A woman sitting on a bed next to a backpack holds a credit card in one hand and a phone in the other.

Image source: Getty Images.

1. An enormous market opportunity

During Mastercard’s most recent Investment Community Meeting, management detailed the company’s $235 trillion opportunity, which spans three distinct payment markets. 

Person-to-Merchant (P2M)

Business-to-Business (B2B)

Peer-to-Peer (P2P) and Disbursements

Total Global Opportunity

$50 trillion

$125 trillion

$60 trillion

$235 trillion

Astonishingly, card-based transactions currently account for only $30 trillion (roughly 13%) of all payments, while cash and checks still

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Richard Verma wearing a suit and tie smiling at the camera: Former US Ambassador to India Richard Verma joins Mastercard as executive vice-president


© Provided by Firstpost
Former US Ambassador to India Richard Verma joins Mastercard as executive vice-president

Washington: Former US Ambassador to India Richard Verma has joined leading financial services company Mastercard as its executive vice-president for global public policy and regulatory affairs.

In this capacity, Verma will oversee the company’s public policy, regulatory affairs and litigation teams around the world, Mastercard said in a statement.

Verma joins Mastercard from capital advisory firm The Asia Group, where he served as vice-chair and partner. He was US Ambassador to India from 2014 to 2017.

In addition, Verma was the Assistant Secretary of State for Legislative Affairs, where he led the department’s efforts on Capitol Hill, and was the former National Security Advisor to the Senate Majority Leader for many years.

“Rich (Verma) is a proven leader with extensive experience in public policy, geopolitics, trade and international law,” said Ajay Banga, Chief Executive

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Visa (NYSE:V) and Mastercard (NYSE:MA) have held up better than most other financial sector stocks in 2020, and this certainly makes sense as the companies make money from consumer spending, regardless of whether sales come in-store or through e-commerce. In fact, the trend toward e-commerce during the pandemic has been somewhat of a tailwind, as online sales are all cashless. 

But what about in the post-pandemic world? In this Nov. 25 Fool Live video clip, Fool.com contributors Matt Frankel, CFP, and Brian Feroldi take a look at whether Visa and Mastercard are so-called “reopening” stocks, or if they don’t need a vaccine to thrive.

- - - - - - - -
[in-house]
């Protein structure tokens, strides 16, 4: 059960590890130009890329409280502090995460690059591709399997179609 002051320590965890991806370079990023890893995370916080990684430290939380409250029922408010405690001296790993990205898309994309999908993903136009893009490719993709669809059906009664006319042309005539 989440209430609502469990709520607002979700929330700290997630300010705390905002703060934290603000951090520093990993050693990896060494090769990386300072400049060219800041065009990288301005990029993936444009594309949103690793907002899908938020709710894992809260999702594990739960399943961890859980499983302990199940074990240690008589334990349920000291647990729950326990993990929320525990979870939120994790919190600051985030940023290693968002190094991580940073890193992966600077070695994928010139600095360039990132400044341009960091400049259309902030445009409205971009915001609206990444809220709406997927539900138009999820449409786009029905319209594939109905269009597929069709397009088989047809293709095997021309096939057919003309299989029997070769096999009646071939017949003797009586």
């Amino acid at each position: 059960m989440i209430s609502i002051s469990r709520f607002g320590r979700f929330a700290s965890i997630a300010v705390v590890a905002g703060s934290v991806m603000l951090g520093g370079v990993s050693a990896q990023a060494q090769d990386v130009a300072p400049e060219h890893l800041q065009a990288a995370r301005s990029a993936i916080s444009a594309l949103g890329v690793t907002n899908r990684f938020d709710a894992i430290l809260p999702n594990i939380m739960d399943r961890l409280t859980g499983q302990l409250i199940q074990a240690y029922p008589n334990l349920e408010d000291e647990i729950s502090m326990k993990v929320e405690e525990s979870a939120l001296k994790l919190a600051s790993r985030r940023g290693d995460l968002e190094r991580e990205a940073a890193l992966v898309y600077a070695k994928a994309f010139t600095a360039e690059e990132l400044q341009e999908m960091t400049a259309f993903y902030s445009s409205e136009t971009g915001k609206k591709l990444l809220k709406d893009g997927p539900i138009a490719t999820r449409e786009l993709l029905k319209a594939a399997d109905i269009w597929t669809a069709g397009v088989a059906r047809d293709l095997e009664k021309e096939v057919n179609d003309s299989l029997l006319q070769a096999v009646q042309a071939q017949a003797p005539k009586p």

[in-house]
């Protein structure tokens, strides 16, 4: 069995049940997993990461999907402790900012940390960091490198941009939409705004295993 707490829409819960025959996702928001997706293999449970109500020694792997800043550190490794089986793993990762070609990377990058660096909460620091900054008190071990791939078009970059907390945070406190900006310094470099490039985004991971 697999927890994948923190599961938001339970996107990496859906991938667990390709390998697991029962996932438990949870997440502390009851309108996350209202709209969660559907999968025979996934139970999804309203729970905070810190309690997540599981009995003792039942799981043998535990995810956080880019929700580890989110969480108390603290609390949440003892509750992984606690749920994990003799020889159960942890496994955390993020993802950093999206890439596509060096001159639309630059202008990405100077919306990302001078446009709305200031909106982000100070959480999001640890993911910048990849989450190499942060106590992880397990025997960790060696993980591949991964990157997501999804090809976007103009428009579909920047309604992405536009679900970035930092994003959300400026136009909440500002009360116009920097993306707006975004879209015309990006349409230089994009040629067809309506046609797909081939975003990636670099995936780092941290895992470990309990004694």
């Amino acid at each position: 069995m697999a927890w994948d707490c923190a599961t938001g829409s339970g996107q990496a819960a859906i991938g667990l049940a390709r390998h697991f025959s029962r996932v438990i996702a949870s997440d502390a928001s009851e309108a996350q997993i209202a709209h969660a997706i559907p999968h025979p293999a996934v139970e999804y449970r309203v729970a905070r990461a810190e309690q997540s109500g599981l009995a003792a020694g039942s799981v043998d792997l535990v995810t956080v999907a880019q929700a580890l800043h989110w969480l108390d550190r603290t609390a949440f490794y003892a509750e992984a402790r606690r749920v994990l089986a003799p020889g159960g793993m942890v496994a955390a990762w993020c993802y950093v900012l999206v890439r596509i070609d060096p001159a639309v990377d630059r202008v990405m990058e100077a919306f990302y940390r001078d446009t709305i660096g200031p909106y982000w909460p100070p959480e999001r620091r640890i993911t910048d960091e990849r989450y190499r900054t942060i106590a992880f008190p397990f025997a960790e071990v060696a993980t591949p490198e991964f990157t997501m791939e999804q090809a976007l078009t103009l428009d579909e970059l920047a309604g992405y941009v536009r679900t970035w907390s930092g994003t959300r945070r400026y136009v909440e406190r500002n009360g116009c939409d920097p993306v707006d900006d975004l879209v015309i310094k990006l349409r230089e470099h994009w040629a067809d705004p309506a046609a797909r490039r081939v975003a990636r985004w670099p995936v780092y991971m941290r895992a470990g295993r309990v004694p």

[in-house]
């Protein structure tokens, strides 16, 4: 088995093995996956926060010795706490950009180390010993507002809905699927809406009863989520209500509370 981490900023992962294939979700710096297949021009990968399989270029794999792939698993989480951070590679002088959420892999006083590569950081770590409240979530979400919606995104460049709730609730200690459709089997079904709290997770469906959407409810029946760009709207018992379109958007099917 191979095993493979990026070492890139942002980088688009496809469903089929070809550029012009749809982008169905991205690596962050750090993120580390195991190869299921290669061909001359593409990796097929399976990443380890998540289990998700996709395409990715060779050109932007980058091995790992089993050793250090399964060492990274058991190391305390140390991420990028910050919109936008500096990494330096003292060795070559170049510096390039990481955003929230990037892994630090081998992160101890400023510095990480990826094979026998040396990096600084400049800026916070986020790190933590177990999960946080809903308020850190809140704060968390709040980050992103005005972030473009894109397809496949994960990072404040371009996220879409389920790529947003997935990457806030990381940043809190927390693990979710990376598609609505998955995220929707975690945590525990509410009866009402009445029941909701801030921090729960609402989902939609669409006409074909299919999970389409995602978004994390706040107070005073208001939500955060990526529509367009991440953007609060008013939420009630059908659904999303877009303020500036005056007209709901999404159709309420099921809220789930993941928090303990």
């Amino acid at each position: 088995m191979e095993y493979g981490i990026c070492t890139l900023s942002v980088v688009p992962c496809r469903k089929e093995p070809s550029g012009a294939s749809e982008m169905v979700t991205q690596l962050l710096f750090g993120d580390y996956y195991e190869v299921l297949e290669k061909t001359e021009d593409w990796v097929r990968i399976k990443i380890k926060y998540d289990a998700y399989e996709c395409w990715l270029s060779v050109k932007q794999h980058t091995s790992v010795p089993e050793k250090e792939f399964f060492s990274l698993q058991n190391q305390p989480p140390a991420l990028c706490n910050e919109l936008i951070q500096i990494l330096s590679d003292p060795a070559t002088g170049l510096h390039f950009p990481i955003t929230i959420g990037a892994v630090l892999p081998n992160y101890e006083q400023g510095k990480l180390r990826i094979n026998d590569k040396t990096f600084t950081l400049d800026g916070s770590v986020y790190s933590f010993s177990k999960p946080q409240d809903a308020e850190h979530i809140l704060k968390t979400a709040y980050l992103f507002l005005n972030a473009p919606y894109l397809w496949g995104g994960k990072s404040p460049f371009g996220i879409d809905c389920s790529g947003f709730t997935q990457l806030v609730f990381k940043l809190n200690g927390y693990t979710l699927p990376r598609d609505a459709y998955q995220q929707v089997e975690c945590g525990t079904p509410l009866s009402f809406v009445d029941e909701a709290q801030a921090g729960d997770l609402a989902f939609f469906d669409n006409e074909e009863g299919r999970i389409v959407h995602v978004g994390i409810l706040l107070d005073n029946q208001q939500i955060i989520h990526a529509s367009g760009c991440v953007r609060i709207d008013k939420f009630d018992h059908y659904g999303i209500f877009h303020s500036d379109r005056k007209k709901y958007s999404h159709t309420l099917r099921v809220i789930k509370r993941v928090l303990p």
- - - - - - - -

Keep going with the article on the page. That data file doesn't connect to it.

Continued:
Matthew Frankel: Looking at a couple of questions, Laura’s comment says, “What about MasterCard, Visa, etc?” That’s a very good question because, well Brian has given me a big thumps up right now, they’re excellent companies. I wouldn’t necessarily we call them reopening stocks because they

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Dec. 3, 2020Updated: Dec. 3, 2020 7:34 a.m.

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The digital shift brought on by the coronavirus has caused treasury banks to reprioritize their support of digital payments as consumers and merchants increasingly demand fast, easy and secure ways to get their money. And while the origins of that trend pre-date the current crisis, Silvana Hernandez, senior vice president of digital payments at Mastercard, tells PYMNTS that the pandemic has sped up the process.

“I think it all starts and ends with the consumer — and what we’re seeing is that consumers, more than ever with COVID, want digital experiences,” Hernandez said.

She added that as consumers lean on merchants, those merchants have started to lean on their banks to offer solutions that are faster and more convenient than simply moving money by check or ACH. But as Hernandez noted, the fact that many treasury banks still have complex legacy systems in

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Mastercard announced the appointment of Richard Verma as Executive Vice President, Global Public Policy and Regulatory Affairs where he will oversee the company’s public policy, regulatory affairs and litigation teams around the world, reporting to Tim Murphy, General Counsel, Mastercard.

Verma brings over 25 years of international experience across senior levels of business, law, diplomacy, and the military. He joins Mastercard from The Asia Group, where he served as Vice Chair and Partner.

He is the former U.S. Ambassador to India, a position he held from 2014 to 2017. In addition, Verma was the Assistant Secretary of State for Legislative Affairs, where he led the Department’s efforts on Capitol Hill, and was the former National Security Advisor to the Senate Majority Leader for many years.

“Rich is a proven leader with extensive experience in public policy, geopolitics, trade and international law,” said Ajay Banga, Chief Executive Officer, Mastercard. “In his